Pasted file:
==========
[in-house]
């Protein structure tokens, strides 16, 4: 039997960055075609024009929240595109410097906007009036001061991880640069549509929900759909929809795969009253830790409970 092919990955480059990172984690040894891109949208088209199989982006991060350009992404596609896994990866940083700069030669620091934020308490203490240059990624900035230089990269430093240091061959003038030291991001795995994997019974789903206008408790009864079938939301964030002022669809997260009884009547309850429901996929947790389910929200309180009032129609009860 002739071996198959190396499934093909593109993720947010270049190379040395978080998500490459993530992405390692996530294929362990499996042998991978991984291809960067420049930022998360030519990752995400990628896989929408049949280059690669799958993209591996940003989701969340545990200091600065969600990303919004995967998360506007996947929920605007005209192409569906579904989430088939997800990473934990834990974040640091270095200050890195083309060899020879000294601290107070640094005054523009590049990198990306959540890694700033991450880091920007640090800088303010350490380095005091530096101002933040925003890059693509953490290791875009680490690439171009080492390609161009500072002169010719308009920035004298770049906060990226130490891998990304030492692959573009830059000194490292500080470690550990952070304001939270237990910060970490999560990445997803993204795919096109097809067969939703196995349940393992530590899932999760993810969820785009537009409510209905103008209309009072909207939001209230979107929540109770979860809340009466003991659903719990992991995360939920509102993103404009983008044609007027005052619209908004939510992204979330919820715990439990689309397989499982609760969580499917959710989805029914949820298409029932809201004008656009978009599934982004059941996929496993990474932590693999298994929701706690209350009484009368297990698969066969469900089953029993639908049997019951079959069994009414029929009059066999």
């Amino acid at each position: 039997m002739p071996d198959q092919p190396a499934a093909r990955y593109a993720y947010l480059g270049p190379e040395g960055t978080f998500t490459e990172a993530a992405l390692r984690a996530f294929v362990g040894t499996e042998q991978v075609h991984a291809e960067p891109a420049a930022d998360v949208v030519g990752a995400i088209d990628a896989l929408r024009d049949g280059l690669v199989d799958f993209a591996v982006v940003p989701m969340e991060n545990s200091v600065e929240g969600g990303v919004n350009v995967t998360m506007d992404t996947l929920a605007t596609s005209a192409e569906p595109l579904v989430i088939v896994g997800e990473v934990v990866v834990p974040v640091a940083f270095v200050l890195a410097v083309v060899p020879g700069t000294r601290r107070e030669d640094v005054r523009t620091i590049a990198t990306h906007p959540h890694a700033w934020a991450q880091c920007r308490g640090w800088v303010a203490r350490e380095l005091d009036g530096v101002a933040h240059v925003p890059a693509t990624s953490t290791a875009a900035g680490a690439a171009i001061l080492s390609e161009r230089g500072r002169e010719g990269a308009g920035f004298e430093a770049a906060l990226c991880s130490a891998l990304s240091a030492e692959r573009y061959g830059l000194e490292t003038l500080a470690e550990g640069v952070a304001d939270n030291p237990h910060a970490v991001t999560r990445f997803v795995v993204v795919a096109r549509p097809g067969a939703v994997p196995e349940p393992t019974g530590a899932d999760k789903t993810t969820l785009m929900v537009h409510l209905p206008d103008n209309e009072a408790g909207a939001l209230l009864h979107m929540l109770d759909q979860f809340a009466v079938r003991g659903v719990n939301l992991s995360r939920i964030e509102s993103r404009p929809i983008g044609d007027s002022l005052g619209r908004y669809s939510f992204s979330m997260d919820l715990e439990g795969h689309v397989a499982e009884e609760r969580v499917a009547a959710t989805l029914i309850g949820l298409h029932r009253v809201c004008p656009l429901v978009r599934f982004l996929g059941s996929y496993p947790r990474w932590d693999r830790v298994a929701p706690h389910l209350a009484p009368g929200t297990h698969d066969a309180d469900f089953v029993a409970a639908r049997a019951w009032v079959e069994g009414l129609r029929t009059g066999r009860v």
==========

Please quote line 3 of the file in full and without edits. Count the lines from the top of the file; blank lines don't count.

């Amino acid at each position: 039997m002739p071996d198959q092919p190396a499934a093909r990955y593109a993720y947010l480059g270049p190379e040395g960055t978080f998500t490459e990172a993530a992405l390692r984690a996530f294929v362990g040894t499996e042998q991978v075609h991984a291809e960067p891109a420049a930022d998360v949208v030519g990752a995400i088209d990628a896989l929408r024009d049949g280059l690669v199989d799958f993209a591996v982006v940003p989701m969340e991060n545990s200091v600065e929240g969600g990303v919004n350009v995967t998360m506007d992404t996947l929920a605007t596609s005209a192409e569906p595109l579904v989430i088939v896994g997800e990473v934990v990866v834990p974040v640091a940083f270095v200050l890195a410097v083309v060899p020879g700069t000294r601290r107070e030669d640094v005054r523009t620091i590049a990198t990306h906007p959540h890694a700033w934020a991450q880091c920007r308490g640090w800088v303010a203490r350490e380095l005091d009036g530096v101002a933040h240059v925003p890059a693509t990624s953490t290791a875009a900035g680490a690439a171009i001061l080492s390609e161009r230089g500072r002169e010719g990269a308009g920035f004298e430093a770049a906060l990226c991880s130490a891998l990304s240091a030492e692959r573009y061959g830059l000194e490292t003038l500080a470690e550990g640069v952070a304001d939270n030291p237990h910060a970490v991001t999560r990445f997803v795995v993204v795919a096109r549509p097809g067969a939703v994997p196995e349940p393992t019974g530590a899932d999760k789903t993810t969820l785009m929900v537009h409510l209905p206008d103008n209309e009072a408790g909207a939001l209230l009864h979107m929540l109770d759909q979860f809340a009466v079938r003991g659903v719990n939301l992991s995360r939920i964030e509102s993103r404009p929809i983008g044609d007027s002022l005052g619209r908004y669809s939510f992204s979330m997260d919820l715990e439990g795969h689309v397989a499982e009884e609760r969580v499917a009547a959710t989805l029914i309850g949820l298409h029932r009253v809201c004008p656009l429901v978009r599934f982004l996929g059941s996929y496993p947790r990474w932590d693999r830790v298994a929701p706690h389910l209350a009484p009368g929200t297990h698969d066969a309180d469900f089953v029993a409970a639908r049997a019951w009032v079959e069994g009414l129609r029929t009059g066999r009860v």